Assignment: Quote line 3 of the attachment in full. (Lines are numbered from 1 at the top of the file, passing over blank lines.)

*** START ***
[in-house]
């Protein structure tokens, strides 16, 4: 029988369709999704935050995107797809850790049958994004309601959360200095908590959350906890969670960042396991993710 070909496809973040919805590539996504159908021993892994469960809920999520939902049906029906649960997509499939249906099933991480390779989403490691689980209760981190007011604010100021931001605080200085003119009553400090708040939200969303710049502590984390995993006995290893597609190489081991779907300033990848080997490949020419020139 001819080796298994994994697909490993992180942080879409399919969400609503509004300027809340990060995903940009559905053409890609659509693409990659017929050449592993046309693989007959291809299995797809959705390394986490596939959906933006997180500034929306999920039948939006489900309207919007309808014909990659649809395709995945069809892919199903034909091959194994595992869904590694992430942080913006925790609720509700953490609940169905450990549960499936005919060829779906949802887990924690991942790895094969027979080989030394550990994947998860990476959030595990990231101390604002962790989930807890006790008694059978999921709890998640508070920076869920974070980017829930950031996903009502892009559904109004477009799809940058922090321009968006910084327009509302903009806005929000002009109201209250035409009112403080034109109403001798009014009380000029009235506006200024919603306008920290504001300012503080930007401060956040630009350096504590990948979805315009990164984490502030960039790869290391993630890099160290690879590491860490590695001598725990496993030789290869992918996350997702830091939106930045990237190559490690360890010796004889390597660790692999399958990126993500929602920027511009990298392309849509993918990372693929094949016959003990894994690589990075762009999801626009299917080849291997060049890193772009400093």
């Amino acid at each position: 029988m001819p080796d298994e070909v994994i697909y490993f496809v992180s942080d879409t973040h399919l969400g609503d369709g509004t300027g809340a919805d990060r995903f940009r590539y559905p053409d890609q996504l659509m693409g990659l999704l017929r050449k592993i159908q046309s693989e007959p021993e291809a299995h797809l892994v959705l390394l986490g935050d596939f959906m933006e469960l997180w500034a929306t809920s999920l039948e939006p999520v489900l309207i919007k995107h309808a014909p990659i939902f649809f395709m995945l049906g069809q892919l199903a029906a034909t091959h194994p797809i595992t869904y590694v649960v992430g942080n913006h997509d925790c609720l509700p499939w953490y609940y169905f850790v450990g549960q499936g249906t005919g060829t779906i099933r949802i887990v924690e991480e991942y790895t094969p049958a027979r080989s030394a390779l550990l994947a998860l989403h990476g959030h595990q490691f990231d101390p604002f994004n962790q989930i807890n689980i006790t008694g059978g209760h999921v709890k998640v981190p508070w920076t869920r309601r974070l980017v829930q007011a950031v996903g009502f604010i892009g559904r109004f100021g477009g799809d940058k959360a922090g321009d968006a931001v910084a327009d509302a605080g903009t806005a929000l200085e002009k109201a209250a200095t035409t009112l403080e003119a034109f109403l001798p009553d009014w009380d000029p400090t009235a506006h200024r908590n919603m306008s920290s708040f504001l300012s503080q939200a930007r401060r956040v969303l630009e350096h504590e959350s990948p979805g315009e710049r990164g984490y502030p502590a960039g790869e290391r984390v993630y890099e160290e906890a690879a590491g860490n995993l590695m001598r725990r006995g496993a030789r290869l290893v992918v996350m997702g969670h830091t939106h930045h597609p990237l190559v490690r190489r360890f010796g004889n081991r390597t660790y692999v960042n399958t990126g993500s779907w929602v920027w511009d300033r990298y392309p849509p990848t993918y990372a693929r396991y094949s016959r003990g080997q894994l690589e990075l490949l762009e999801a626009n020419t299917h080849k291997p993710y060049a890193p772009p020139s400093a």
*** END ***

């Amino acid at each position: 029988m001819p080796d298994e070909v994994i697909y490993f496809v992180s942080d879409t973040h399919l969400g609503d369709g509004t300027g809340a919805d990060r995903f940009r590539y559905p053409d890609q996504l659509m693409g990659l999704l017929r050449k592993i159908q046309s693989e007959p021993e291809a299995h797809l892994v959705l390394l986490g935050d596939f959906m933006e469960l997180w500034a929306t809920s999920l039948e939006p999520v489900l309207i919007k995107h309808a014909p990659i939902f649809f395709m995945l049906g069809q892919l199903a029906a034909t091959h194994p797809i595992t869904y590694v649960v992430g942080n913006h997509d925790c609720l509700p499939w953490y609940y169905f850790v450990g549960q499936g249906t005919g060829t779906i099933r949802i887990v924690e991480e991942y790895t094969p049958a027979r080989s030394a390779l550990l994947a998860l989403h990476g959030h595990q490691f990231d101390p604002f994004n962790q989930i807890n689980i006790t008694g059978g209760h999921v709890k998640v981190p508070w920076t869920r309601r974070l980017v829930q007011a950031v996903g009502f604010i892009g559904r109004f100021g477009g799809d940058k959360a922090g321009d968006a931001v910084a327009d509302a605080g903009t806005a929000l200085e002009k109201a209250a200095t035409t009112l403080e003119a034109f109403l001798p009553d009014w009380d000029p400090t009235a506006h200024r908590n919603m306008s920290s708040f504001l300012s503080q939200a930007r401060r956040v969303l630009e350096h504590e959350s990948p979805g315009e710049r990164g984490y502030p502590a960039g790869e290391r984390v993630y890099e160290e906890a690879a590491g860490n995993l590695m001598r725990r006995g496993a030789r290869l290893v992918v996350m997702g969670h830091t939106h930045h597609p990237l190559v490690r190489r360890f010796g004889n081991r390597t660790y692999v960042n399958t990126g993500s779907w929602v920027w511009d300033r990298y392309p849509p990848t993918y990372a693929r396991y094949s016959r003990g080997q894994l690589e990075l490949l762009e999801a626009n020419t299917h080849k291997p993710y060049a890193p772009p020139s400093a």